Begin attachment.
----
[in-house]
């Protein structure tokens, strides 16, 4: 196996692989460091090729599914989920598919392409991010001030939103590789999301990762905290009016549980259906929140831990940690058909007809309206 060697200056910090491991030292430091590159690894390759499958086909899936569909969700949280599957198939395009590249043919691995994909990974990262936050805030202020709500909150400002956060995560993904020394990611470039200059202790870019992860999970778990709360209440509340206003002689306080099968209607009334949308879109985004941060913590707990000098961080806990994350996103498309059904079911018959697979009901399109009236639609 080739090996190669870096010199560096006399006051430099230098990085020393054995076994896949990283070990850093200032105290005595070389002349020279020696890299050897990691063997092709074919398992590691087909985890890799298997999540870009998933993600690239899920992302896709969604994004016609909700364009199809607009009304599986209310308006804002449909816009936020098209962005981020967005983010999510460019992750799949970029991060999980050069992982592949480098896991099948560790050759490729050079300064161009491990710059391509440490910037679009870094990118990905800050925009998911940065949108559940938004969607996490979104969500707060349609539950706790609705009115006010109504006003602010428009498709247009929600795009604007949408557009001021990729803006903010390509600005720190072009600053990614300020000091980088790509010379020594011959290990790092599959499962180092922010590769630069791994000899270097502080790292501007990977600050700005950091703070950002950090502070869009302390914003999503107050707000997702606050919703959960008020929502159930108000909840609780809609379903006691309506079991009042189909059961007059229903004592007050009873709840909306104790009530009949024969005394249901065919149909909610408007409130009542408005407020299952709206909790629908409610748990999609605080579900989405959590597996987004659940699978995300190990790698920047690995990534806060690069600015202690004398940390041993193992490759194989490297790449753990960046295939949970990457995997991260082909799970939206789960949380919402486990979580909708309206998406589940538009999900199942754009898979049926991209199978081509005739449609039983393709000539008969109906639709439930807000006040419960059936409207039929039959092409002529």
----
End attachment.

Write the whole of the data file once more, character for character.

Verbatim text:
[in-house]
């Protein structure tokens, strides 16, 4: 196996692989460091090729599914989920598919392409991010001030939103590789999301990762905290009016549980259906929140831990940690058909007809309206 060697200056910090491991030292430091590159690894390759499958086909899936569909969700949280599957198939395009590249043919691995994909990974990262936050805030202020709500909150400002956060995560993904020394990611470039200059202790870019992860999970778990709360209440509340206003002689306080099968209607009334949308879109985004941060913590707990000098961080806990994350996103498309059904079911018959697979009901399109009236639609 080739090996190669870096010199560096006399006051430099230098990085020393054995076994896949990283070990850093200032105290005595070389002349020279020696890299050897990691063997092709074919398992590691087909985890890799298997999540870009998933993600690239899920992302896709969604994004016609909700364009199809607009009304599986209310308006804002449909816009936020098209962005981020967005983010999510460019992750799949970029991060999980050069992982592949480098896991099948560790050759490729050079300064161009491990710059391509440490910037679009870094990118990905800050925009998911940065949108559940938004969607996490979104969500707060349609539950706790609705009115006010109504006003602010428009498709247009929600795009604007949408557009001021990729803006903010390509600005720190072009600053990614300020000091980088790509010379020594011959290990790092599959499962180092922010590769630069791994000899270097502080790292501007990977600050700005950091703070950002950090502070869009302390914003999503107050707000997702606050919703959960008020929502159930108000909840609780809609379903006691309506079991009042189909059961007059229903004592007050009873709840909306104790009530009949024969005394249901065919149909909610408007409130009542408005407020299952709206909790629908409610748990999609605080579900989405959590597996987004659940699978995300190990790698920047690995990534806060690069600015202690004398940390041993193992490759194989490297790449753990960046295939949970990457995997991260082909799970939206789960949380919402486990979580909708309206998406589940538009999900199942754009898979049926991209199978081509005739449609039983393709000539008969109906639709439930807000006040419960059936409207039929039959092409002529």